School playgrounds may one day be crowded with Herbs, Berts, Clarries and Regs, with a new pitch to name newborns after Australia's veterans.

Young parents have been told naming their children after Anzac soldiers could be a good way to create a personal connection for the next generation and honour the country's veterans.

South Australian Minister for Veterans Affairs Martin Hamilton-Smith championed the idea as part of the World War One centenary.

He said that parents should think about giving their children a first or middle name of an ancestor who served.

"It's a way to get the discussion about what Anzac means into the family lounge room and into the family dinner table, where people can make it relevant and alive for them," he said.

"I'd just say to young mums and dads having babies, have a think about it.

"It would be a great way not only to remember their ancestor, but also to bring the story alive for their children."

Mr Hamilton-Smith wrote to his federal counterpart and hoped to make it a national campaign over the next four years.

"Today's Remembrance Day; it's 100 years since the beginning of the war. In four year's time we'll celebrate the end of the war," he said.

"It would be great timing."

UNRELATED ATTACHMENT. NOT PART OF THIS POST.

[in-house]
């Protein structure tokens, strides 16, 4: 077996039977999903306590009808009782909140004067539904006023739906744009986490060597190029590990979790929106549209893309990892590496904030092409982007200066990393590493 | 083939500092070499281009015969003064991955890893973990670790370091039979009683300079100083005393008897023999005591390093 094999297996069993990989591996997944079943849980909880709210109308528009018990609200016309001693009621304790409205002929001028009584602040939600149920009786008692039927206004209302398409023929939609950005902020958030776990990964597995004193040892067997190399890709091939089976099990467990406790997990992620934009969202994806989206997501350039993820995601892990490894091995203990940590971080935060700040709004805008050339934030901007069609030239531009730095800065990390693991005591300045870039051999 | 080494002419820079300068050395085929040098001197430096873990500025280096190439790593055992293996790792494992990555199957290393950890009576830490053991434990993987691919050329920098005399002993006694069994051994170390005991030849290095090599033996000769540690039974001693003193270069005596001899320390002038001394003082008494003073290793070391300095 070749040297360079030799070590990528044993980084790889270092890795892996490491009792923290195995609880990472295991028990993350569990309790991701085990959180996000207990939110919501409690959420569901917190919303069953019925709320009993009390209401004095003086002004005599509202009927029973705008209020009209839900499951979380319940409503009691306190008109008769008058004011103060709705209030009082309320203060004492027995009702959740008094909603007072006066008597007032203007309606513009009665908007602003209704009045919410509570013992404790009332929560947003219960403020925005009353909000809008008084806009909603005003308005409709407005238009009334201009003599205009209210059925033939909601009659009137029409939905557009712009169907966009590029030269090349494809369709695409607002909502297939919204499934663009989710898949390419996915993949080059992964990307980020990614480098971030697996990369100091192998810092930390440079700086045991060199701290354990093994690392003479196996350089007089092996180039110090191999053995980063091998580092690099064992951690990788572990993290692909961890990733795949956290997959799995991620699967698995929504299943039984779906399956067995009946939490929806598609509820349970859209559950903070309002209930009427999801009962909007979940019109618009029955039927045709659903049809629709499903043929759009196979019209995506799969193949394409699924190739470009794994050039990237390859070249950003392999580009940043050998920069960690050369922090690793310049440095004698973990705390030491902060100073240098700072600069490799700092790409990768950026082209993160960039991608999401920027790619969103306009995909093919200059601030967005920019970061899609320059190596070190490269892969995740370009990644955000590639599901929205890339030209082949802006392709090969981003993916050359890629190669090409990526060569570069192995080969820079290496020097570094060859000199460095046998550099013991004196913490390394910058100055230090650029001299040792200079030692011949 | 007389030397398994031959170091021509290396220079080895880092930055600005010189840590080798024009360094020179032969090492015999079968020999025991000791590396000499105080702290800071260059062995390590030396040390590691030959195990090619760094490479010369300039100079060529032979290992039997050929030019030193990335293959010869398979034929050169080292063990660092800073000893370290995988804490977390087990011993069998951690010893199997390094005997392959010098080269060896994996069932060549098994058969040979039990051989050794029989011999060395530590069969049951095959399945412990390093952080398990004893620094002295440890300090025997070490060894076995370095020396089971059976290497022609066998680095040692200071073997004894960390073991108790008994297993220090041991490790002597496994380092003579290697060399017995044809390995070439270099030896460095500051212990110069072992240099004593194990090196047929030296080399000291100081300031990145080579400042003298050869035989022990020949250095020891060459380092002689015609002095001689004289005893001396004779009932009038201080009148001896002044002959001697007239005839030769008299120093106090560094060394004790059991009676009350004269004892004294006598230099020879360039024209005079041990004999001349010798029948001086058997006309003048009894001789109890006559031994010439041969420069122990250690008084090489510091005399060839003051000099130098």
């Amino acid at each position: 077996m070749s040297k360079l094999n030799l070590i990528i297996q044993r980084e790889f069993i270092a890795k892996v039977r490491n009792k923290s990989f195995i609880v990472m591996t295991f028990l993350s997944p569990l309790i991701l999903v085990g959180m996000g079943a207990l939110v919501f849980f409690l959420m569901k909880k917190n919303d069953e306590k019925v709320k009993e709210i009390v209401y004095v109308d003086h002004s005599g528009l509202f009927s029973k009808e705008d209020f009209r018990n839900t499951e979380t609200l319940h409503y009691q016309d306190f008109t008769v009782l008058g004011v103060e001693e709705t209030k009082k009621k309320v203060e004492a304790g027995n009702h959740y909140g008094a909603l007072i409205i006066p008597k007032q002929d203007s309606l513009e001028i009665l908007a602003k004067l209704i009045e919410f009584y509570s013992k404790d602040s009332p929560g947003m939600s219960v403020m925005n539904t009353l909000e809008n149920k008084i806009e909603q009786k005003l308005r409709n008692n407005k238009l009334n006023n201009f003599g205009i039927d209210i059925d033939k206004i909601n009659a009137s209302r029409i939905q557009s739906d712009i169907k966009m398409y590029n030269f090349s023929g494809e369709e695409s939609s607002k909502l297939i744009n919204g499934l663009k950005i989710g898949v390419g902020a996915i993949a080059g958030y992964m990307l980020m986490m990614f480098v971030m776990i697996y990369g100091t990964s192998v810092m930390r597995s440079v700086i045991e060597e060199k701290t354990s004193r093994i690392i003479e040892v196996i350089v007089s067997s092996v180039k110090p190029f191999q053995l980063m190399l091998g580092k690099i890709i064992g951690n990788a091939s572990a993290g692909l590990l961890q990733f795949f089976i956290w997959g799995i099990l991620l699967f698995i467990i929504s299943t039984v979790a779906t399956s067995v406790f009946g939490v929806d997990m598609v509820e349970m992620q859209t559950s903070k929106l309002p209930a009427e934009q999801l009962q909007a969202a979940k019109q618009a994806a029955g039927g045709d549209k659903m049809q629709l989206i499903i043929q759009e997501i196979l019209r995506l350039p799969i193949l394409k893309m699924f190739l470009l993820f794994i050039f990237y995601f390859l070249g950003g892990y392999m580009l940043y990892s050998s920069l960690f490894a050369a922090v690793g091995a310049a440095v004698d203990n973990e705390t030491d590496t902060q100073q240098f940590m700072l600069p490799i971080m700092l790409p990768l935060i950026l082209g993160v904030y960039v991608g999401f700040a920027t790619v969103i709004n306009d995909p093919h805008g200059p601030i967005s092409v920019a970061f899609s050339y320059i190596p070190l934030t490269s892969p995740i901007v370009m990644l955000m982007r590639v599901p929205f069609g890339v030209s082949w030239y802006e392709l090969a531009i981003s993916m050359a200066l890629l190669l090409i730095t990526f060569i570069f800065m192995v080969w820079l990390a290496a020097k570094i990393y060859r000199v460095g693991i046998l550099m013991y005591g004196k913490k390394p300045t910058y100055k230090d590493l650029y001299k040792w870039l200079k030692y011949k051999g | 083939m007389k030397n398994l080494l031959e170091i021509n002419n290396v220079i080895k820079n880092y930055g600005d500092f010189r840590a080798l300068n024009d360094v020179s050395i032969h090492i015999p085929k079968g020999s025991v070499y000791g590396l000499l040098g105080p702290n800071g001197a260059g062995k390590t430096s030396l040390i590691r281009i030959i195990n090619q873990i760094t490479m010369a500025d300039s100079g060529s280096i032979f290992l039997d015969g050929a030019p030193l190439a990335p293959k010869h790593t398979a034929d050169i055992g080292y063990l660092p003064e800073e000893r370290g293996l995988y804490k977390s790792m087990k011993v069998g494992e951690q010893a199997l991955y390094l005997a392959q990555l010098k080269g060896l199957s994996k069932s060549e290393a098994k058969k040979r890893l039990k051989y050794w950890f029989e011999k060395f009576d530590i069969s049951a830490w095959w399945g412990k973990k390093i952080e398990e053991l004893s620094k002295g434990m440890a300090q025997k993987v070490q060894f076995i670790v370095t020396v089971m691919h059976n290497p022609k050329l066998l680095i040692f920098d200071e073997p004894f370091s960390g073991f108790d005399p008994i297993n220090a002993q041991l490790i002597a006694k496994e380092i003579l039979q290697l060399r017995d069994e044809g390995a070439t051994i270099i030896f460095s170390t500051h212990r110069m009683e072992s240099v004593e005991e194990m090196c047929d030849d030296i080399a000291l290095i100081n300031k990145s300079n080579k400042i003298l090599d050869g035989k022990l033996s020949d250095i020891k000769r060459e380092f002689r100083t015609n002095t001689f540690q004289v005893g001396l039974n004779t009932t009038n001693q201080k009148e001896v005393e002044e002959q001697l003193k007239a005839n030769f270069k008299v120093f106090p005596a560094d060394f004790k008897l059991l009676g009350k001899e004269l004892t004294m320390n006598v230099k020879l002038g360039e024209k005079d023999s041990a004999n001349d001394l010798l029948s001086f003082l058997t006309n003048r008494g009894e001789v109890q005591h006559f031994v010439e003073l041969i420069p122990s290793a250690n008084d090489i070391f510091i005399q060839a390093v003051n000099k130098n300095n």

He encouraged those without an ancestor to go to a War Memorial and pick a soldier to commemorate.

Mr Hamilton-Smith said girls could also be part of the campaign, named after nurses who served or women who stayed behind.

"The mothers and the wives are part of the Anzac story," he said.

"The mothers and wives who welcomed home these boys at a time when we didn't understand post traumatic stress disorder.

"Those mothers and wives nursed those boys - almost as many who were killed on the western front died within 10 years of the war after returning."

The former SAS soldier turned politician said the idea for the living memorial came from his own parents.

"My parents gave me the middle name of my paternal grandfather who was shot and wounded on the western front and my maternal grandfather who was a Rat of Tobruk in World War II" Mr Hamilton-Smith said.

He and his wife then gave their son Thomas the middle name Theodore, after his great uncle who was killed in France.

"It's a great joy to be able to put the photograph of his great uncle Theo in front of him and read the last letter home and pass on the stories that were given to me by my grandmother," he said.

Australia's RSL national secretary John King said he thought it was a good idea, and hoped that the children agreed.

"I guess there's two ways to look at it, some people as they grow up would feel that an honour, in other situations they may feel it [to] be a burden," he said.

"One of my wife's great uncles was killed in the Great War and one of his nephews was named completely after that particular uncle.

"But it didn't seem to worry him so much."

Mr Hamilton-Smith said it was important to keep the stories alive.

"It's a way for young kids in particular to grow up remembering," he said.

"We said we'd never forget - what better way to make sure that we don't forget."